The first of many daffodils in our little cemetery.

Some of the neighbors’ hens admiring their early morning work.

Some of the neighbors’ hens admiring their early morning work.

My old girls still lay a few eggs, which I scramble up and feed back to them.

My old girls still lay a few eggs, which I scramble up and feed back to them.

Come on in and visit a while.

Come on in and visit a while.

Channeling a bit of springtime.

Channeling a bit of springtime.

Whatever the season, frogs and crows are part of the display.

Whatever the season, frogs and crows are part of the display.

The three R's.

Back in the day, the three R’s stood for, “Reading, wRiting, and aRithmetic”.  Today they are often used for “Reduce, Recycle and Reuse”.  All of these things are important, but I’m glad the new version is gaining popularity on our crowded planet. 

I’ve been pondering what rug to do next that isn’t a super-secret rug and I’ve chosen to do two pieces in my Mother Earth Speaks series.  I switch between depicting a man-made ecological disaster and a natural one.  Since Looming in Greenland was the last one I hooked, and that was a natural near-disaster, it’s time for a man-made one.  There seem to be abundant choices, unfortunately.

Scenes of our beautiful planet choking on plastic waste haunt my thoughts, so I will do one rug with detritus found on just about any beach.  I even saw photos of garbage washed ashore on an uninhabited island!  The other piece, which goes along with this unfortunate theme, will be plastics floating on the ocean. 

A couple of years ago, I gathered some man-made items from beaches on Cape Cod.  I had the kernel of an idea in my head that I would incorporate this into a hooked piece.  The time is now.

I hope you’ll take this journey with me as I decide how to depict this growing problem.  Perhaps you will join me in being aware of the problem and doing your part in picking up litter along a roadside, using cloth grocery bags, saying “no” to one-use plastic.  It’s not easy, but if we each do our part, it can make a difference. 

I’d love it if the rug hooking community would create pieces addressing this issue.  Perhaps you already have.  Please share them on my Crows Foot Farm LLC Facebook page.  I’ll try to figure out how to make an album of them there.

There’s a lot of beauty out there and we can each do our part to protect it.

Some of this detritus is from beaches on Cape Cod.

Some of this detritus is from beaches on Cape Cod.

Some of the collected “stuff” for my projects.

Some of the collected “stuff” for my projects.

UFOs and other sightings.

Happy April Fools Day.  The UFOs I reference are the Un-Finished Objects type, not the Roswell, New Mexico ones.  I seem to have a few knitting projects waiting to be finished.  And somewhere there is an embroidery project begging to see the light of day.   UFOs can feel overwhelming at times, so I will choose one at a time and plug away.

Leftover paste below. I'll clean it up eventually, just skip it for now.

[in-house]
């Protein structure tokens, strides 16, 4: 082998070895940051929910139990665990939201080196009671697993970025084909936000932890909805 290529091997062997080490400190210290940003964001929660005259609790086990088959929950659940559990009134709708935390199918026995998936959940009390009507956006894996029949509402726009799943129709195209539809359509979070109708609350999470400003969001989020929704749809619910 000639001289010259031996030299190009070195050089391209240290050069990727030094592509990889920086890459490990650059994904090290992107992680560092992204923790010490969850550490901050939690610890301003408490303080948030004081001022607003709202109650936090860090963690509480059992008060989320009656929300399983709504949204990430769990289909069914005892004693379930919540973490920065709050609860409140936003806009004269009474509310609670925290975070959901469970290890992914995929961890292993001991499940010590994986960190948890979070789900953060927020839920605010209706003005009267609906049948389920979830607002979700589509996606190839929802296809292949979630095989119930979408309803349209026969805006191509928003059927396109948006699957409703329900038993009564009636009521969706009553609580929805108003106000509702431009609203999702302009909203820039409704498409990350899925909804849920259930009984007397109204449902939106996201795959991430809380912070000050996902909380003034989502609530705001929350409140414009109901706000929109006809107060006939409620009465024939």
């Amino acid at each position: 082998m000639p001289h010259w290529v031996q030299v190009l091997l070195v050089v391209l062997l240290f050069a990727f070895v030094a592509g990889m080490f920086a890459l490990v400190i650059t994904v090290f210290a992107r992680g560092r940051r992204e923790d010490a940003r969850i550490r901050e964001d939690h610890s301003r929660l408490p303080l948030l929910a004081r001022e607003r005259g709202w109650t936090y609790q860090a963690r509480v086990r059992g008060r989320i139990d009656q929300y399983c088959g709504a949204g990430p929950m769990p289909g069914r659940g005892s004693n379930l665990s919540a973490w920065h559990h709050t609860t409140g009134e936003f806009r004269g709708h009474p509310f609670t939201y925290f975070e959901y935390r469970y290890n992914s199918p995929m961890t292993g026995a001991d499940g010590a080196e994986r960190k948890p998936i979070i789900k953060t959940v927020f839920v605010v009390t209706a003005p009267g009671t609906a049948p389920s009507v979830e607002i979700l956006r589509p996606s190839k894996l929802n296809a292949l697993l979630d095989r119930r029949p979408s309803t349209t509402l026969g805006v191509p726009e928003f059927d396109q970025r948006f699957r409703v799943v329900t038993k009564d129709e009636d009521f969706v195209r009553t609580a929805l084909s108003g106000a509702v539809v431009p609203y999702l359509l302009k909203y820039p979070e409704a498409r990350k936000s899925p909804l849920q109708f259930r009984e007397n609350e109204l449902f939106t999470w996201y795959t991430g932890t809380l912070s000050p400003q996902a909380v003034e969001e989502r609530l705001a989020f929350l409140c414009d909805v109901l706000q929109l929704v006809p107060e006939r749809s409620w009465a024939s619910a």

Another amazing sighting is the mosaic, “The Witching Hour”, created by my talented friend, Josephine Alexander.  We had our hooked rug/mosaic exchange at Breakfast Club last Friday and her mosaic is even more impressive in person!  It will be hung in the hallway, so everyone who enters can admire it.  For right now, it’s sitting on the antique cupboard until the hubby can get it hung on the wall.  I will do a bit of redecorating in that area to highlight this masterpiece.  Be sure to check out Jo’s amazing mosaics on Facebook under her business page, Grandmother Moon Mosaics.  Her still lifes, flowers, goddesses, and chubby mermaids are beautiful.

I am making progress on a super-secret hooking project.  And there’s another secret one that I have to design and hook.  They don’t help when I want something to blog about.  I think I will start my next piece in my Mother Earth Speaks series.. It will be a man-made disaster this time.  And what a sad disaster it is!  Stay tuned.

Spring has sprung around Crow's Foot Farm with chirping birds, spring peepers, daffodils, and increased wild animal sightings.  I hope you’re seeing lots of signs of new life where you live.

There’s a lot of beauty out there and in the gifts of nature and friends.

The Witching Hour 24” x 34” mosaic by Josephine Alexander of Grandmother Moon Mosaics.

The Witching Hour 24” x 34” mosaic by Josephine Alexander of Grandmother Moon Mosaics.

The Witching Hour 24” x 34” mosaic by Josephine Alexander of Grandmother Moon Mosaics.

The Witching Hour 24” x 34” mosaic by Josephine Alexander of Grandmother Moon Mosaics.

Ready, set, to go!

My bright and cheerful Harvest Moon rug is ready to be given to my friend, Josephine Alexander, on Friday.  I fixed the back of it so it can be hung on the wall. Jo’s walls are filled with the most beautiful array of paintings, decorative goddess plates, and her mosaics.  I’m guessing she’ll have to do a bit of rearranging to find a spot for this rug.